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Many companies take content marketing poorly, and we could write a book about several examples from 2015. Meanwhile, brands that manage their content marketing well do exist. Find out how the following six companies represent standout examples of content marketing and how they can inspire your own content marketing strategy.
Image via Flickr by Sean MacEntee
No surprise here: A program that millions of people wait a year for and immediately binge watch within 48 hours can create good content, but House of Cards goes further with its most recent season’s promotions. Netflix could easily have patched together some display ads, sent a press release, and called it a day. The Internet would freak out, the media would launch memes and catch-ups, and people would mark the day of its release on their calendars.
House of Cards does better, and Netflix is better as well.
House of Cards got on board with the state of America’s current events this year, the presidential election, and found the perfect content tie-in. During one of the Republican debates at the end of last year, one commercial break introduced a so-called message from the president. Netflix created a complete campaign for Frank Underwood — including a campaign website, just as if FU2016 was as valid as Marco Rubio’s run.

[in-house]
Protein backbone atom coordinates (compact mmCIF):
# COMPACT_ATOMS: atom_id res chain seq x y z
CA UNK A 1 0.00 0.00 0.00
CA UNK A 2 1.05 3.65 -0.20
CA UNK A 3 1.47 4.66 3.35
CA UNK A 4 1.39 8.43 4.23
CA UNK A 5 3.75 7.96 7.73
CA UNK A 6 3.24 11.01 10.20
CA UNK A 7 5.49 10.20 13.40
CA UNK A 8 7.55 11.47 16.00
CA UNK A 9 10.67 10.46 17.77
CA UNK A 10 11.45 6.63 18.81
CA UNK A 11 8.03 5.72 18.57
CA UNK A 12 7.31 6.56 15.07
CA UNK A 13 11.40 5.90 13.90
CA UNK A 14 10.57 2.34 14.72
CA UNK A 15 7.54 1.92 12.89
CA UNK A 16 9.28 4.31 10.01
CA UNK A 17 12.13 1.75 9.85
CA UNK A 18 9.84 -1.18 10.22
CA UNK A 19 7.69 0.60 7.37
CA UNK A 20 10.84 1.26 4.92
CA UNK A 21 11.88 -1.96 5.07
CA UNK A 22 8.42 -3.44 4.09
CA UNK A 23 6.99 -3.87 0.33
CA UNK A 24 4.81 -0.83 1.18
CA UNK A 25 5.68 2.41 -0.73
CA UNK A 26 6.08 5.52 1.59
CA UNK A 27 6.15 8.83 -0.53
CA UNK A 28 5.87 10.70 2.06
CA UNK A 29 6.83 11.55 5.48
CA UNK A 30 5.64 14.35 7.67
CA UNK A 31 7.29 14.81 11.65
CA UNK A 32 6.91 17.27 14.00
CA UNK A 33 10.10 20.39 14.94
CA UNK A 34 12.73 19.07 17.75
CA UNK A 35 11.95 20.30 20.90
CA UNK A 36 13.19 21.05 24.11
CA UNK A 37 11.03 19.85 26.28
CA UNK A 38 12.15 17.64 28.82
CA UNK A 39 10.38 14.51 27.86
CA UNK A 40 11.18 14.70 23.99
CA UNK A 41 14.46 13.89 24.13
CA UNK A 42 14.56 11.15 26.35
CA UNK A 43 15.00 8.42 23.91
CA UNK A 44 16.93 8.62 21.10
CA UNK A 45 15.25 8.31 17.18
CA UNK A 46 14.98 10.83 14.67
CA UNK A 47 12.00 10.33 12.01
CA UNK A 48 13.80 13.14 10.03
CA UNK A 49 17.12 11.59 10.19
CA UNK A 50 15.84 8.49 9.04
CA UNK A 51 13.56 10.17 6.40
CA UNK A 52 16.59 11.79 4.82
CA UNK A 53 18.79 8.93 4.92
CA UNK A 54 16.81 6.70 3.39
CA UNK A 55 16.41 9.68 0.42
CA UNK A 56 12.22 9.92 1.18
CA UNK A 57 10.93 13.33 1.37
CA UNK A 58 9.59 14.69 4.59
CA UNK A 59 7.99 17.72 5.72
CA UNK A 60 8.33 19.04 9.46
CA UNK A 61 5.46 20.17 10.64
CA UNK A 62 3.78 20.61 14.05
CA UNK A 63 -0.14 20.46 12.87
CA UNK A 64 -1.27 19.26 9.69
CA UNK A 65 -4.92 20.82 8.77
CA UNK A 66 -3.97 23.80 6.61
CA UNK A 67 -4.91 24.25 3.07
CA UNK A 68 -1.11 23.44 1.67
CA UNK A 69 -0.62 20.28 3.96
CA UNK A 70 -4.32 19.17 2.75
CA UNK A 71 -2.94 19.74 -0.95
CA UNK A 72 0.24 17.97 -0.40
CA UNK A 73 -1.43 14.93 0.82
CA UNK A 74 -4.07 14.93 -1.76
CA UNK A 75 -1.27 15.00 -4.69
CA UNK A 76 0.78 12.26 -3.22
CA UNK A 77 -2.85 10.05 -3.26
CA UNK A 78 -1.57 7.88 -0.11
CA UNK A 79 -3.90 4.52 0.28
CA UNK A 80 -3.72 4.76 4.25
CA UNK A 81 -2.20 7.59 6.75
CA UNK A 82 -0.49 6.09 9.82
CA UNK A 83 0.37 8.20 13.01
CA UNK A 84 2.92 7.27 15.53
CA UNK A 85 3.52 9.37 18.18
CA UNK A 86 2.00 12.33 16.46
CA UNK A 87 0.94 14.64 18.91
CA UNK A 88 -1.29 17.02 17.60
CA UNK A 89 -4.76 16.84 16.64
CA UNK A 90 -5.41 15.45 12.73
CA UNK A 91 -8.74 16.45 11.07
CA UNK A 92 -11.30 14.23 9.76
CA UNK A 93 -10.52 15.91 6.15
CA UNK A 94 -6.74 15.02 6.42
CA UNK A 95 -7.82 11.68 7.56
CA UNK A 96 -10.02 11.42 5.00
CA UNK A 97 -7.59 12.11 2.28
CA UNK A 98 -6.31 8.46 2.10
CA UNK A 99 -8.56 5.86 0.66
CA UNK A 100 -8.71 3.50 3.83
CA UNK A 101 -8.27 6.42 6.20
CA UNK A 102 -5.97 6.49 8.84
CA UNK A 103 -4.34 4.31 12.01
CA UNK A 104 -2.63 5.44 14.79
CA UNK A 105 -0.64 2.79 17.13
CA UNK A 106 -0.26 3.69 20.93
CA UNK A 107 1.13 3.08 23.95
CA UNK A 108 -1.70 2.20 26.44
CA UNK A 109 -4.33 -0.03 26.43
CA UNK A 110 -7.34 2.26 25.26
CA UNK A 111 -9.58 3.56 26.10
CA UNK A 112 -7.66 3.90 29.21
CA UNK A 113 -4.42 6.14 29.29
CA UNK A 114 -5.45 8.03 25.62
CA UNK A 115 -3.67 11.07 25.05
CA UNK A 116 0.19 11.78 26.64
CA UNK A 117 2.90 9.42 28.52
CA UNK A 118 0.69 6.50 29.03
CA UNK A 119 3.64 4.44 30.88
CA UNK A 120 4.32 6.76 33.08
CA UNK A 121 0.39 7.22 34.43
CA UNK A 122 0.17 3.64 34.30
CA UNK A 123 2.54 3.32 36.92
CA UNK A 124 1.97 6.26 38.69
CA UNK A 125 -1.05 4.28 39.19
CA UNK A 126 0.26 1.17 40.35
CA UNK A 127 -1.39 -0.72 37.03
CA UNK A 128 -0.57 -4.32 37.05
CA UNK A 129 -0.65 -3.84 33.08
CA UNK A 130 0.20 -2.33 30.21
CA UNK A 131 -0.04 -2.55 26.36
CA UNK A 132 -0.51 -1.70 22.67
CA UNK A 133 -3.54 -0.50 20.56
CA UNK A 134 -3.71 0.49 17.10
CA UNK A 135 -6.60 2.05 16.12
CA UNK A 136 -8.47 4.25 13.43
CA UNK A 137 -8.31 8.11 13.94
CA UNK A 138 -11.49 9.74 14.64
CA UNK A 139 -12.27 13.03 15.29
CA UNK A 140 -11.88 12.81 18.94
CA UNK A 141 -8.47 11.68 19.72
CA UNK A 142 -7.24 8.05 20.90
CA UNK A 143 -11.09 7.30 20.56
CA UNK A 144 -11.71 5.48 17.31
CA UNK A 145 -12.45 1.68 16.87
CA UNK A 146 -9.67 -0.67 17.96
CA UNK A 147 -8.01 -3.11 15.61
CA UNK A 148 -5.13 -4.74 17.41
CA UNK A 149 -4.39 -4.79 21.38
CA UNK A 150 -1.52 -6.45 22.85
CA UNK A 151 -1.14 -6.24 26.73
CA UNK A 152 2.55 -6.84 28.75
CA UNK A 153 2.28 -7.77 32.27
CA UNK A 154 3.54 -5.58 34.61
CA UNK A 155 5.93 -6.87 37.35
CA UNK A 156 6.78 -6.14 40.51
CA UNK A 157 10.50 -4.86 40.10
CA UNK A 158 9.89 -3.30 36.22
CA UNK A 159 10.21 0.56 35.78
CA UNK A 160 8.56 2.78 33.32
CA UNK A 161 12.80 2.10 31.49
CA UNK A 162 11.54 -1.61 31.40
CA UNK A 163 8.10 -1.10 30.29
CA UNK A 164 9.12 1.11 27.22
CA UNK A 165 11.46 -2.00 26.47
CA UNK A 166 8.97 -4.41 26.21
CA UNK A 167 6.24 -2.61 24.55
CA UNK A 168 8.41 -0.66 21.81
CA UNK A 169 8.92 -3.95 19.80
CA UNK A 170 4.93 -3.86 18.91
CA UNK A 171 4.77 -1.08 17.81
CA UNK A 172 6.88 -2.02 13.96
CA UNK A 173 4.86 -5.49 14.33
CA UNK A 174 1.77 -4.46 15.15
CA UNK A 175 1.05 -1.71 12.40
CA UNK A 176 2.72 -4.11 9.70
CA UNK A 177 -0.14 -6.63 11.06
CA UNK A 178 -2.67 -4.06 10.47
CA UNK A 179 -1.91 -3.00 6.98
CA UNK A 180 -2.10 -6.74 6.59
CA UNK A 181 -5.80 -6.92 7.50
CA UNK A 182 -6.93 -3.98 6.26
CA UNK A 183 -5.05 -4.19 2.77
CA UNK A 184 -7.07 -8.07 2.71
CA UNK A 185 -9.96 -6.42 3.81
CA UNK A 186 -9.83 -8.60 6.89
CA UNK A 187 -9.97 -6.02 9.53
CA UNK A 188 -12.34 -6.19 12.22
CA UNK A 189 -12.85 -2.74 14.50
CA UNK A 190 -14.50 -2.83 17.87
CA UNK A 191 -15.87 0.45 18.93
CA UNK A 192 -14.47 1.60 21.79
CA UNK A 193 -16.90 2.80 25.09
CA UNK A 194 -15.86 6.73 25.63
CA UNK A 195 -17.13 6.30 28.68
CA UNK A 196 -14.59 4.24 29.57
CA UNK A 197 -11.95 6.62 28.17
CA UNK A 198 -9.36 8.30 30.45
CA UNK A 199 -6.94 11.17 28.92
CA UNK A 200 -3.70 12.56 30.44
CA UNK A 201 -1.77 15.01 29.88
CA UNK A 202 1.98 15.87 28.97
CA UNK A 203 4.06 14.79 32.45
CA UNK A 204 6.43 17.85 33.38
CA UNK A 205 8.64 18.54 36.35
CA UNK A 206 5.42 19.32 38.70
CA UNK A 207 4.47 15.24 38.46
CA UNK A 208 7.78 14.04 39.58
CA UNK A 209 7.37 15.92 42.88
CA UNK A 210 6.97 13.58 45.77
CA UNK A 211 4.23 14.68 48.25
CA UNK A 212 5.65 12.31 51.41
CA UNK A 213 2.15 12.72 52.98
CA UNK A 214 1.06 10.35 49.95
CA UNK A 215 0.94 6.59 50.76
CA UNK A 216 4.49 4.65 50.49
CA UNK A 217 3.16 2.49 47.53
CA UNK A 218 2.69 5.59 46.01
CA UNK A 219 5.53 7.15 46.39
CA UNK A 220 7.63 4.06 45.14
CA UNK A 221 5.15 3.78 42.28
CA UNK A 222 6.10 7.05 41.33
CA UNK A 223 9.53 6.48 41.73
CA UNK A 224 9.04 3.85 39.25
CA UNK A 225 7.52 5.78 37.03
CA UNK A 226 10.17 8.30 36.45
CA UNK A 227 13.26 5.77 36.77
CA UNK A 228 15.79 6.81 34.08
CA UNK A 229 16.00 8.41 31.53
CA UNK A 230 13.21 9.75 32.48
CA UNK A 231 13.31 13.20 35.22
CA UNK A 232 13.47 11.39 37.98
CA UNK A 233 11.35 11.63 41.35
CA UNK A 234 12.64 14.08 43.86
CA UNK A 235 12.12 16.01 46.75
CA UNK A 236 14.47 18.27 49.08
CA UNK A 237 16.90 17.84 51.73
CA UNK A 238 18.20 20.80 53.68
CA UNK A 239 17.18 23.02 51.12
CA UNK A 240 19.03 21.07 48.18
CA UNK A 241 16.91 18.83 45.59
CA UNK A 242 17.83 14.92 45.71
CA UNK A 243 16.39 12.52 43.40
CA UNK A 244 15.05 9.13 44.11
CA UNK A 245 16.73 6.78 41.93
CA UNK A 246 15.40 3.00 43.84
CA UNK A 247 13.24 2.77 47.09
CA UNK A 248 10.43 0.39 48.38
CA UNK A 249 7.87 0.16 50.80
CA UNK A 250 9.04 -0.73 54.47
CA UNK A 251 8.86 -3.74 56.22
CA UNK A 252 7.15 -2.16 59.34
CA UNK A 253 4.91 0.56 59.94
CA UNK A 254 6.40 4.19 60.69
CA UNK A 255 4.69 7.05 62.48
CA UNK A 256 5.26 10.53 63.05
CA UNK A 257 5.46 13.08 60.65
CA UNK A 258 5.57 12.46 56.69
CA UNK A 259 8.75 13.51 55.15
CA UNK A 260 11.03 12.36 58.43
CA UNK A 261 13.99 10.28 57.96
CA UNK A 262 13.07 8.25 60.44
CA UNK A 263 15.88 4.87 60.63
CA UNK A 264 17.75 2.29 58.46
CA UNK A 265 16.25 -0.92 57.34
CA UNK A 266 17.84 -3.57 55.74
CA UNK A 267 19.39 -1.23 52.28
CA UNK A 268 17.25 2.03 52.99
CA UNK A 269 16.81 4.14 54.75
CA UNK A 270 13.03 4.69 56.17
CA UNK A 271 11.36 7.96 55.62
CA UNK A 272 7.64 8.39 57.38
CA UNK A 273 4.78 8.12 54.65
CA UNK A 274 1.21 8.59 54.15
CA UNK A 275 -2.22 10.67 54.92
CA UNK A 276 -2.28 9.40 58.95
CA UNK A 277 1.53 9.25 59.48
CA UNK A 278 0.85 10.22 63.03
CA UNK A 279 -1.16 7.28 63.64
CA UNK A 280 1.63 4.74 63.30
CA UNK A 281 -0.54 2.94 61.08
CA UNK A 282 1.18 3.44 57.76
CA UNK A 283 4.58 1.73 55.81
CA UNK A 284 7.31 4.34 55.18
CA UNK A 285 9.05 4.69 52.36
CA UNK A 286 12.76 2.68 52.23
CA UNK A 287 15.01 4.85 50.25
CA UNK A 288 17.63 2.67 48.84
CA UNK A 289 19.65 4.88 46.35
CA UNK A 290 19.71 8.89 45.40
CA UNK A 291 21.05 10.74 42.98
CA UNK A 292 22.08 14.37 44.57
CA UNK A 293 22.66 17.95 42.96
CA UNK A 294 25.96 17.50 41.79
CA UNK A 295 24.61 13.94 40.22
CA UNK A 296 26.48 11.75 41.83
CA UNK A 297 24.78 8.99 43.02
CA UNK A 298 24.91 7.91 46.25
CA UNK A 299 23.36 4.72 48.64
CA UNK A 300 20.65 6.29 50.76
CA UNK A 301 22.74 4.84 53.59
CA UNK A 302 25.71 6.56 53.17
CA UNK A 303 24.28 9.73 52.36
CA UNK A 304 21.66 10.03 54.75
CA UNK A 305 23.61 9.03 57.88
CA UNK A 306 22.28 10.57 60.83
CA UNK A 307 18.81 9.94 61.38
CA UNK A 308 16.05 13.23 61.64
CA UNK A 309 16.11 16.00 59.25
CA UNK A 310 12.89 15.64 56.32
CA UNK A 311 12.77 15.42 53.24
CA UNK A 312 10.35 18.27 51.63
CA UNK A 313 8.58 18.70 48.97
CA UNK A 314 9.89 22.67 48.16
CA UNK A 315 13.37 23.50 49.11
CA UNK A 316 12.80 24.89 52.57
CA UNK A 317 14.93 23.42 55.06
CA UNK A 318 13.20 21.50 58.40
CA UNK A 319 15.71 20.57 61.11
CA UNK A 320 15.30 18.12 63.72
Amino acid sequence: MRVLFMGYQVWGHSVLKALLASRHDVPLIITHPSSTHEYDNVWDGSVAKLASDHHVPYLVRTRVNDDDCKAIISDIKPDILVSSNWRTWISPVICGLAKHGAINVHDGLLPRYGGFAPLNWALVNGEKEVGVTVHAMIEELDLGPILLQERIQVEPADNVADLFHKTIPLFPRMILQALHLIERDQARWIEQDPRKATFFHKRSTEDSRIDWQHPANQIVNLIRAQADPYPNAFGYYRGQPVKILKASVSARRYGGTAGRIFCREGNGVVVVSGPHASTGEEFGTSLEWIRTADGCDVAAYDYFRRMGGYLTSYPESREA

What lessons can you learn here? First, don’t quit when you’re ahead. Follow Underwood’s lead and go further for great opportunity. Next, look for opportunities to pair up your content. People can see a product placement a mile away, but incredibly witty material has viral power.
If you take away any lessons from GE, make sure you don’t miss the value of laughing at yourself. For the past three years, GE has been using Tumblr and Instagram to promote microsites that highlight their technological advances and creativity — in other words, the more exciting parts to the business beyond washers and dryers. When these attempts failed to resonate with consumers, GE created a series of hilarious ads poking fun of their branding problems.